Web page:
To install these attachments, you will line them onto the T-Track screw, swing them on the track and tighten it down. I recommend that you double check the attachment with a speed square before every use. After ensuring the alignment you can cut down the attachments. When you use this attachment, you can use a clamp or a hold down clamp to hold your subject down.

Step 9: Test Cuts

As previously stated, this Circular Saw Crosscut Jig will prove to be a valuable addition to your shop. Hope you enjoy the versatility of this simple jig.

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    34 Discussions


    4 months ago on Step 9

    Great project and very good presentation. Excellent video with a quality voice over.
    Best wishes for your future work.


    4 months ago

    The second link after "(1)- Hold Down clamp" is broken.


    Reply 1 year ago

    The C-Channel has a short lip, The lip of the c-channel was perfect. It didn't interfere with the base of the saw or motor. This allowed me to lower the saw all the way a get maximum cut. Angle Iron usually have two even sides. In my case, my saw and motor on the saw would hit the lip that's facing up. So instead of cutting two angle iron, I used a C-channel and one cut.


    Reply 1 year ago

    I like this a lot, but I'm not sure I have the capability to cut the C-channel, since I have no reciprocating saw (and no need for one). Hmmm.


    Reply 4 months ago

    If you own a jig saw, I bet this would work fine too. Just use a good blade made to cut metal.


    4 months ago on Step 9

    An excellent Instructable, I'm about to build a new workshop, I'm looking to make as many tool jig's possible, this due to size of workshop and to use the tools I already have. Adding the router rail is an excellent idea. Thanks again


    10 months ago

    Fan-freaking-tastic design and instructions!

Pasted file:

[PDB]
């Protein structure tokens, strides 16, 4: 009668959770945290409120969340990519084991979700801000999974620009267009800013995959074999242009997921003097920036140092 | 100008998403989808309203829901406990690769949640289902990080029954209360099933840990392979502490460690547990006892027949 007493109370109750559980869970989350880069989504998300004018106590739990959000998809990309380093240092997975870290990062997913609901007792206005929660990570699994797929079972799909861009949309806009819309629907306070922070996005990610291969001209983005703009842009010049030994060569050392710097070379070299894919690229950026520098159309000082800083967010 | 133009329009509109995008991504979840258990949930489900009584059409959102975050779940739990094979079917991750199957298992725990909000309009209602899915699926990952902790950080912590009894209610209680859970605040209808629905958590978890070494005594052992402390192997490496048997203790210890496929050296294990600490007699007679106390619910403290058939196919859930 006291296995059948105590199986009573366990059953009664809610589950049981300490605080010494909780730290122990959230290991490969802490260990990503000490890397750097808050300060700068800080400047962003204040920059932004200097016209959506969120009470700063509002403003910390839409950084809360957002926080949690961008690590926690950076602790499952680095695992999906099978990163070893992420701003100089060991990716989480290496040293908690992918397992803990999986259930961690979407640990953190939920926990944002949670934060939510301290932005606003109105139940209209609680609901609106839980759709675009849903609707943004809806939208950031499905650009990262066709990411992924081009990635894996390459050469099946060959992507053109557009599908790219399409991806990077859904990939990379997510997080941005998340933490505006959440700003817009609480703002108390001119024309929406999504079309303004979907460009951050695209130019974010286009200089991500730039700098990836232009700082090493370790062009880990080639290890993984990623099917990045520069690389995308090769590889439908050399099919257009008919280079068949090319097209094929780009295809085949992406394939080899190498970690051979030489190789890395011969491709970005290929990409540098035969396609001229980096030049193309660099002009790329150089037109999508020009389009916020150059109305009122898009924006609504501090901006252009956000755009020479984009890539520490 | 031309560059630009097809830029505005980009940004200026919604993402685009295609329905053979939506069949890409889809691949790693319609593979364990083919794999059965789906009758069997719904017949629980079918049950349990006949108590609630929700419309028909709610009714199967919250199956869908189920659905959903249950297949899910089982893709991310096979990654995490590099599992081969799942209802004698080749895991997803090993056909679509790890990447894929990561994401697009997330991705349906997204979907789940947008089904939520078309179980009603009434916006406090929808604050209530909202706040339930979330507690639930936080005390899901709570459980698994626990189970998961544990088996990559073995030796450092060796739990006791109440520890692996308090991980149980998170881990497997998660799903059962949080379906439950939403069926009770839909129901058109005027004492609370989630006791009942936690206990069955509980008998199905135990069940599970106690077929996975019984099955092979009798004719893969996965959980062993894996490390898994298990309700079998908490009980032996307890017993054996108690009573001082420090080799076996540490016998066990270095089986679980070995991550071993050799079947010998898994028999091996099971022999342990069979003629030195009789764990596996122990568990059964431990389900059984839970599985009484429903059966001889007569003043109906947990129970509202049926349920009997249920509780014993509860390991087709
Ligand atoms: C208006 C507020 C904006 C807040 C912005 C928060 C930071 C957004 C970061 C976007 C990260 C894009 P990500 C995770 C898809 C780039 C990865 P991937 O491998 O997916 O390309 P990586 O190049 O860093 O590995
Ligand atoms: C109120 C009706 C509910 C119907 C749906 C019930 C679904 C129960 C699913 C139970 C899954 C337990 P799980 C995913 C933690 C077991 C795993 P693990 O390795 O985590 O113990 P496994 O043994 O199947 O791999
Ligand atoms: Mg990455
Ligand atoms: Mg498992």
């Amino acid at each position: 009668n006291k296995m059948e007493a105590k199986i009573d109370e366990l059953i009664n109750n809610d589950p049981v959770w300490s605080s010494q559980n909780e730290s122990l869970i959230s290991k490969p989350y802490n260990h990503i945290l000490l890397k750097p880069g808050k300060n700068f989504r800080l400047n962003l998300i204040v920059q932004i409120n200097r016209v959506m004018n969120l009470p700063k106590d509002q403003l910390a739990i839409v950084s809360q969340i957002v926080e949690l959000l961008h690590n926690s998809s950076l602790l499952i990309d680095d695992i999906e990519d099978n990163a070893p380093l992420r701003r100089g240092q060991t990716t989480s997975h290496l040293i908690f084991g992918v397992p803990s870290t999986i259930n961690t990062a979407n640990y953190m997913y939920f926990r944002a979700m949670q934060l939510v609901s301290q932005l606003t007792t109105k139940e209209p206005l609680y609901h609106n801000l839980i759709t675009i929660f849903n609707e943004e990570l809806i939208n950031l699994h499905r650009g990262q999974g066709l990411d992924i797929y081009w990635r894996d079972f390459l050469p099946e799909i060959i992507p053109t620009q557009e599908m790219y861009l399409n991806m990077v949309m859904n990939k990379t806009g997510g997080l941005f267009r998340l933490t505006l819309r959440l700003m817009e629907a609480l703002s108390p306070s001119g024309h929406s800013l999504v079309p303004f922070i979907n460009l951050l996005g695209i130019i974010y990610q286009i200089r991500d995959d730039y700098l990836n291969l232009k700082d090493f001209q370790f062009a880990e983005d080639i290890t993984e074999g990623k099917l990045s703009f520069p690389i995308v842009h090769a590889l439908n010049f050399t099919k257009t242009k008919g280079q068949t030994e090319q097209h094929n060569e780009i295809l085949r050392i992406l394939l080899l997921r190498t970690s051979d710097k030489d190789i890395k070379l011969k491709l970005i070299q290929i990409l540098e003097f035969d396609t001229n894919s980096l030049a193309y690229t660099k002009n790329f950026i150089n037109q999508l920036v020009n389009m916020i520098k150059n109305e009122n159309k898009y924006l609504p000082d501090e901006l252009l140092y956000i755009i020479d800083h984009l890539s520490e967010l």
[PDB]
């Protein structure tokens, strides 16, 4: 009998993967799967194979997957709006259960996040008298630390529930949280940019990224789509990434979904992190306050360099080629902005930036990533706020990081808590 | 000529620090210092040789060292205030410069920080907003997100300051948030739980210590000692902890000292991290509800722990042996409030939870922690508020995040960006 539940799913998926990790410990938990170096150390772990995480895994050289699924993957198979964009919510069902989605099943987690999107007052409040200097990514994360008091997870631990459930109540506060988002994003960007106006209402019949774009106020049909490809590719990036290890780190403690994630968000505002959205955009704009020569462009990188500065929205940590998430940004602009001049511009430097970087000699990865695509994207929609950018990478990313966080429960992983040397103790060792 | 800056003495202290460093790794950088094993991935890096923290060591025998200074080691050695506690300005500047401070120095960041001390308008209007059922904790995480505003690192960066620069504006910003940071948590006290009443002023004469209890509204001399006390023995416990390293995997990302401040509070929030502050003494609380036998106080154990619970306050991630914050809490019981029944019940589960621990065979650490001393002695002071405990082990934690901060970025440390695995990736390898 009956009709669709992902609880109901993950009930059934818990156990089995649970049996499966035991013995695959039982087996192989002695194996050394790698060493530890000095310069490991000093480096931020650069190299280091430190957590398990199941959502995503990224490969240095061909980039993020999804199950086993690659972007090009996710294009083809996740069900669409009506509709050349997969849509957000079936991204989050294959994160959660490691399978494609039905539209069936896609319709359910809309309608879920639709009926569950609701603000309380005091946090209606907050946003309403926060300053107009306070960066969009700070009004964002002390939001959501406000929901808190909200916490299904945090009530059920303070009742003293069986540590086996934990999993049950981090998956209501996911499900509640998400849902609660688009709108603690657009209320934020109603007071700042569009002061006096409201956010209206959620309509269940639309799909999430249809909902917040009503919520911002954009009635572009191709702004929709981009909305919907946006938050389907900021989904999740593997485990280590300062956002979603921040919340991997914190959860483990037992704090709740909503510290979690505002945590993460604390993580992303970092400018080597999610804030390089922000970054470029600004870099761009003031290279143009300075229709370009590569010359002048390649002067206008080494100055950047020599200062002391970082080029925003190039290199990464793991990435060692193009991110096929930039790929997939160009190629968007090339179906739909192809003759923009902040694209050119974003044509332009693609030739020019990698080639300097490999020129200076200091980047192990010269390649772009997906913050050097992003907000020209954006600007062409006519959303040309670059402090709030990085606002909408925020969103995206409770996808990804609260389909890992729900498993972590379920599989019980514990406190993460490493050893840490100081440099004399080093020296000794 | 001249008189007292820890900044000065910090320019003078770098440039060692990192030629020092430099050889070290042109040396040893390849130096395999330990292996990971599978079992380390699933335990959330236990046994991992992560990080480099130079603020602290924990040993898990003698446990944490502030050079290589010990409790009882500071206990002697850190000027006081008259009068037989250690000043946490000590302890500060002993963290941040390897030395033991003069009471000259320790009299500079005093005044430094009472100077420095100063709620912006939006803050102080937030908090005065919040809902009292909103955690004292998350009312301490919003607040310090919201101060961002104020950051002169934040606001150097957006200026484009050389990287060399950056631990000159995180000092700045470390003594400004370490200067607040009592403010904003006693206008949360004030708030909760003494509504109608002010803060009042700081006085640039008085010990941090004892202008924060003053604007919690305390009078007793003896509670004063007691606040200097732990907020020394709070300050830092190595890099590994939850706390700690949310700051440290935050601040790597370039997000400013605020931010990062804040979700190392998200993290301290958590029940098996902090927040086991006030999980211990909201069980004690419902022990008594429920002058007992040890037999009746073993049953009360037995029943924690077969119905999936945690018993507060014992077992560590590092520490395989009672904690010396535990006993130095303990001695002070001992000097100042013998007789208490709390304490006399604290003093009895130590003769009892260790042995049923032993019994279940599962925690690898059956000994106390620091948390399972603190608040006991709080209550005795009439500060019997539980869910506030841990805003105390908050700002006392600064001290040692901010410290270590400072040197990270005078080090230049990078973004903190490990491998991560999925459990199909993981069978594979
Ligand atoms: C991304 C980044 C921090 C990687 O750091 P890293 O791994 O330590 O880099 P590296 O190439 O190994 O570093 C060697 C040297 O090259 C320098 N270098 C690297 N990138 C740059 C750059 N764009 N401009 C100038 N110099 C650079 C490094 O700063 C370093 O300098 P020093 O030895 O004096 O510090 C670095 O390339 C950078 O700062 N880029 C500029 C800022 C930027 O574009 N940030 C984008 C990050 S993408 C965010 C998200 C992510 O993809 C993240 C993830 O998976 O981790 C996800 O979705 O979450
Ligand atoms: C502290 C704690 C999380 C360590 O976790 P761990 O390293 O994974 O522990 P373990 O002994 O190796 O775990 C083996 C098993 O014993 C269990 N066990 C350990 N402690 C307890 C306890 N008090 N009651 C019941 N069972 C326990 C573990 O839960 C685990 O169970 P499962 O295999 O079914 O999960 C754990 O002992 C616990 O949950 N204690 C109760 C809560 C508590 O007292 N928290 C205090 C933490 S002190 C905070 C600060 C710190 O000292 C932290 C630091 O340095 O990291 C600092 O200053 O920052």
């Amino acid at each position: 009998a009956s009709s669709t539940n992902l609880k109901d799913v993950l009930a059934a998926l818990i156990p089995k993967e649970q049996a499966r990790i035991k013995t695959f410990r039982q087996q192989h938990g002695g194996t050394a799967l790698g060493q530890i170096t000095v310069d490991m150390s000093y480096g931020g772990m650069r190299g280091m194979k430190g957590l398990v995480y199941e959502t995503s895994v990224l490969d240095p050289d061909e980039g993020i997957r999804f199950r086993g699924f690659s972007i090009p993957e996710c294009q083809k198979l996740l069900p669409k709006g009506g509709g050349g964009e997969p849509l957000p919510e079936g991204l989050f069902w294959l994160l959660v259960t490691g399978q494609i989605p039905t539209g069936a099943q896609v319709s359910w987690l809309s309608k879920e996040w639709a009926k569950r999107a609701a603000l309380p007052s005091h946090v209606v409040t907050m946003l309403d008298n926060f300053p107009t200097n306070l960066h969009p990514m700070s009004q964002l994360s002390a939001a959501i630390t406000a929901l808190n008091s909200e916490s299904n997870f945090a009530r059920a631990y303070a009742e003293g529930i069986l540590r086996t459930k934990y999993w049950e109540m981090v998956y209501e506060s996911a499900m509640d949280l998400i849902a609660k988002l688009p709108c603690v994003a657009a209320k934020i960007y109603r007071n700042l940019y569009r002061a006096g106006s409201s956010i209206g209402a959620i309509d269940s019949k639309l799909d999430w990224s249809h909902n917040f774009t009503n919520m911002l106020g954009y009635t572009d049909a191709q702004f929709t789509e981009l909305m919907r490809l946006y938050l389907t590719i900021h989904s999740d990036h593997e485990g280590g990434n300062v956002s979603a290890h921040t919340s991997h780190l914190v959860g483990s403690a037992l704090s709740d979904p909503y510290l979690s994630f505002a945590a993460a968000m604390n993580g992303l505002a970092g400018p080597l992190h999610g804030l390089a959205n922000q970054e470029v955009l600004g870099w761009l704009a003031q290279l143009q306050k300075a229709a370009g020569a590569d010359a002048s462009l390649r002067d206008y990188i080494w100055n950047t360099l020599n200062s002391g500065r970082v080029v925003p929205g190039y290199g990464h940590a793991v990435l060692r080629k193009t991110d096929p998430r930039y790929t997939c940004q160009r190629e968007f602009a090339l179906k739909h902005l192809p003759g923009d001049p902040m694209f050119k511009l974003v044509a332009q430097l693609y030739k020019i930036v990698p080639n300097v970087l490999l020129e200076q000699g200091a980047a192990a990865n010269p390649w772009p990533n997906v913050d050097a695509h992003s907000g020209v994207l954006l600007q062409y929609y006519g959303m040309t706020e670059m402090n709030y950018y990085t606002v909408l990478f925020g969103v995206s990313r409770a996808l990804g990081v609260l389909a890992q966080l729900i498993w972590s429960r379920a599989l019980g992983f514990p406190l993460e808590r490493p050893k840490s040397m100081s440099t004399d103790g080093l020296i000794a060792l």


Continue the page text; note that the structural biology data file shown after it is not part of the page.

I just wish I could get those t-tracks local instead of online order!


    1 year ago

    It's a joke, right? He is one of the few who makes such detailed videos at no cost.

    4 dollars is a fairly low cost compared to many others who sell their work.

    I do not need the plans, since I intend to adapt it to my needs, but I will buy them as a sample of support for their great work.

    Thanks Glenn, I am subscribed to all your channels and always waiting for a new video, you are a great craftsman.

    3 replies

    Reply 1 year ago

    Everything you need is in the video--if you need your hand held so much more, it seems sensible that you'd pay for it.

    The worker is worth his wages--as is the expert!


    Reply 1 year ago

    No, it's not. I watched enough of the video to hear there are no measurements given.


    Reply 1 year ago

    I could make this jig without any exact measurements.
    Being given exact measurements is a level of hand-holding that it's fair to ask you to pay for. If you're not expert enough to figure out your own measurements, then you SHOULD have to pay for our man's expertise.


    1 year ago

    My plan for October is to make a crosscut circular saw jig so I can use it for the small jobs I do. This seems like a really good option!

    I especially like the face clamp in the T-track!

    Your how-tos are so clear, and you're fun to be around. Thanks for this!


    1 year ago

    This is one of the nicest DIY jigs I've seen. Very well done.


    1 year ago

    So simple but so damn useful, quite impressed! Well done!

    Will be making my own.

    Cheers Paul

    1 reply
    STAN D

    Question 1 year ago on Step 9


    1 answer
    diycreatorsSTAN D

    Answer 1 year ago

    Yes, there is a reason I used the C-Channel. The C-Channel has a short lip, The lip of the c-channel was perfect. It didn't interfere with the base of the saw or motor. This allowed me to lower the saw all the way a get maximum cut. Angle Iron usually have two even sides. In my case, my saw and motor on the saw would hit the lip that's facing up. So instead of cutting two angle iron, I used a C-channel and one cut. Hope, I am making sense.